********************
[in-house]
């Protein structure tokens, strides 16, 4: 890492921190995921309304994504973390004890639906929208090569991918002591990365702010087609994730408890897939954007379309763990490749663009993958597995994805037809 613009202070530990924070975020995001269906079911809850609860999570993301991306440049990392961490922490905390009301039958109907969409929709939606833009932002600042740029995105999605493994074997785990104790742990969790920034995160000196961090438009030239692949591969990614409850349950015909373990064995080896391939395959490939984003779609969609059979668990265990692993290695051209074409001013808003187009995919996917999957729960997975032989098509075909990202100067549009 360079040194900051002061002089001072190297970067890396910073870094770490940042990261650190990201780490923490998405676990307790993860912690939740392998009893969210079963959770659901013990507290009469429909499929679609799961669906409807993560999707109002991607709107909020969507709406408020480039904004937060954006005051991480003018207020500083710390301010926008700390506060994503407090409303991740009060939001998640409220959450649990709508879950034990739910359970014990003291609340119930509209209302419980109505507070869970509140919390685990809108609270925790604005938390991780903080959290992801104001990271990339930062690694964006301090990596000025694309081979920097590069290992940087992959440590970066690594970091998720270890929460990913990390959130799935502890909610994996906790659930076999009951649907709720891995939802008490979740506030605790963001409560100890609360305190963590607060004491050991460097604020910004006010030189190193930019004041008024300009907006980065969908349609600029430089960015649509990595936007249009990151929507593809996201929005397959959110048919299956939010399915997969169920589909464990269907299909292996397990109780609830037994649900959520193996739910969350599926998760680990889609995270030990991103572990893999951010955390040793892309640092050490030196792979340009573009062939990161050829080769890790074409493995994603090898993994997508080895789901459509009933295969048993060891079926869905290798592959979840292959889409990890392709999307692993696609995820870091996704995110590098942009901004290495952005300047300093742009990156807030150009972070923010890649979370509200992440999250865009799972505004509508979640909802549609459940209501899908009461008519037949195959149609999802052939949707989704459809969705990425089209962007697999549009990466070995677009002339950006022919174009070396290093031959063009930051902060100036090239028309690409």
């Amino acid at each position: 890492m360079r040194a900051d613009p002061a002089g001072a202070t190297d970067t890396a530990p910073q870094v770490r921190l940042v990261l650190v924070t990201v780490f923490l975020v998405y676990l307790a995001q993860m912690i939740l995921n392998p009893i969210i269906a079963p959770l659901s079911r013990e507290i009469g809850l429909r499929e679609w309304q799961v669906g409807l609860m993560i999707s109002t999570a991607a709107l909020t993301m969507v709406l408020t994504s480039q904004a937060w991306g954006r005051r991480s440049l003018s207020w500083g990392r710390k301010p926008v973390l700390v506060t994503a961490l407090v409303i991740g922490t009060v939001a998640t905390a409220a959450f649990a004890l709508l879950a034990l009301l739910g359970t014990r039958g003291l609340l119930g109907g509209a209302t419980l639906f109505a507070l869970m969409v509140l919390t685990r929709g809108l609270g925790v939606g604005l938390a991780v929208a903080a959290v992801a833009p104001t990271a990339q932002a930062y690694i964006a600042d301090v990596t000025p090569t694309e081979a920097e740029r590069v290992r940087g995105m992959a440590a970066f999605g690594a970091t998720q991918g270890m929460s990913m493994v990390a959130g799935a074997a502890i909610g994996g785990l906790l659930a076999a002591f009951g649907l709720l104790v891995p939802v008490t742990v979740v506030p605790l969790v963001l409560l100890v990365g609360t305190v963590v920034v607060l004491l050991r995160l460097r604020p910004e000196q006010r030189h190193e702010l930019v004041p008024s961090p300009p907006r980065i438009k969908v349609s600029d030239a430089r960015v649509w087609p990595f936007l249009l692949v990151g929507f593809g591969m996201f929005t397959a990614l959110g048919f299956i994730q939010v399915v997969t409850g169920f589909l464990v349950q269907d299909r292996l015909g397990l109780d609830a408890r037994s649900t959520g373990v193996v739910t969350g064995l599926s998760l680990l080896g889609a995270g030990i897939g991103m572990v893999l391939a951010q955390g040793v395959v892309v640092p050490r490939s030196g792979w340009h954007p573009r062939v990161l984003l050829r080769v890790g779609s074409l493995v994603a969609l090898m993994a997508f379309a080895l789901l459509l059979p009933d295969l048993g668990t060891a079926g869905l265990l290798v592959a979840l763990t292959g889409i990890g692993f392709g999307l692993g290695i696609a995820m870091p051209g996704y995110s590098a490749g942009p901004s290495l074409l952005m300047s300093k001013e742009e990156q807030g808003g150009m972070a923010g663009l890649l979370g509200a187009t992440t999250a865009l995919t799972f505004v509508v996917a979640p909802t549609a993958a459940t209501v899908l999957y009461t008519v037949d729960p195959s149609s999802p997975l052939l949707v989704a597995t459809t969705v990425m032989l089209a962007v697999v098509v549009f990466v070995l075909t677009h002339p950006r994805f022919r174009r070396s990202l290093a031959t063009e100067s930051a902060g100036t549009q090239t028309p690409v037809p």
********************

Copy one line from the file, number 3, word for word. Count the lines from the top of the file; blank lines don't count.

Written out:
């Amino acid at each position: 890492m360079r040194a900051d613009p002061a002089g001072a202070t190297d970067t890396a530990p910073q870094v770490r921190l940042v990261l650190v924070t990201v780490f923490l975020v998405y676990l307790a995001q993860m912690i939740l995921n392998p009893i969210i269906a079963p959770l659901s079911r013990e507290i009469g809850l429909r499929e679609w309304q799961v669906g409807l609860m993560i999707s109002t999570a991607a709107l909020t993301m969507v709406l408020t994504s480039q904004a937060w991306g954006r005051r991480s440049l003018s207020w500083g990392r710390k301010p926008v973390l700390v506060t994503a961490l407090v409303i991740g922490t009060v939001a998640t905390a409220a959450f649990a004890l709508l879950a034990l009301l739910g359970t014990r039958g003291l609340l119930g109907g509209a209302t419980l639906f109505a507070l869970m969409v509140l919390t685990r929709g809108l609270g925790v939606g604005l938390a991780v929208a903080a959290v992801a833009p104001t990271a990339q932002a930062y690694i964006a600042d301090v990596t000025p090569t694309e081979a920097e740029r590069v290992r940087g995105m992959a440590a970066f999605g690594a970091t998720q991918g270890m929460s990913m493994v990390a959130g799935a074997a502890i909610g994996g785990l906790l659930a076999a002591f009951g649907l709720l104790v891995p939802v008490t742990v979740v506030p605790l969790v963001l409560l100890v990365g609360t305190v963590v920034v607060l004491l050991r995160l460097r604020p910004e000196q006010r030189h190193e702010l930019v004041p008024s961090p300009p907006r980065i438009k969908v349609s600029d030239a430089r960015v649509w087609p990595f936007l249009l692949v990151g929507f593809g591969m996201f929005t397959a990614l959110g048919f299956i994730q939010v399915v997969t409850g169920f589909l464990v349950q269907d299909r292996l015909g397990l109780d609830a408890r037994s649900t959520g373990v193996v739910t969350g064995l599926s998760l680990l080896g889609a995270g030990i897939g991103m572990v893999l391939a951010q955390g040793v395959v892309v640092p050490r490939s030196g792979w340009h954007p573009r062939v990161l984003l050829r080769v890790g779609s074409l493995v994603a969609l090898m993994a997508f379309a080895l789901l459509l059979p009933d295969l048993g668990t060891a079926g869905l265990l290798v592959a979840l763990t292959g889409i990890g692993f392709g999307l692993g290695i696609a995820m870091p051209g996704y995110s590098a490749g942009p901004s290495l074409l952005m300047s300093k001013e742009e990156q807030g808003g150009m972070a923010g663009l890649l979370g509200a187009t992440t999250a865009l995919t799972f505004v509508v996917a979640p909802t549609a993958a459940t209501v899908l999957y009461t008519v037949d729960p195959s149609s999802p997975l052939l949707v989704a597995t459809t969705v990425m032989l089209a962007v697999v098509v549009f990466v070995l075909t677009h002339p950006r994805f022919r174009r070396s990202l290093a031959t063009e100067s930051a902060g100036t549009q090239t028309p690409v037809p």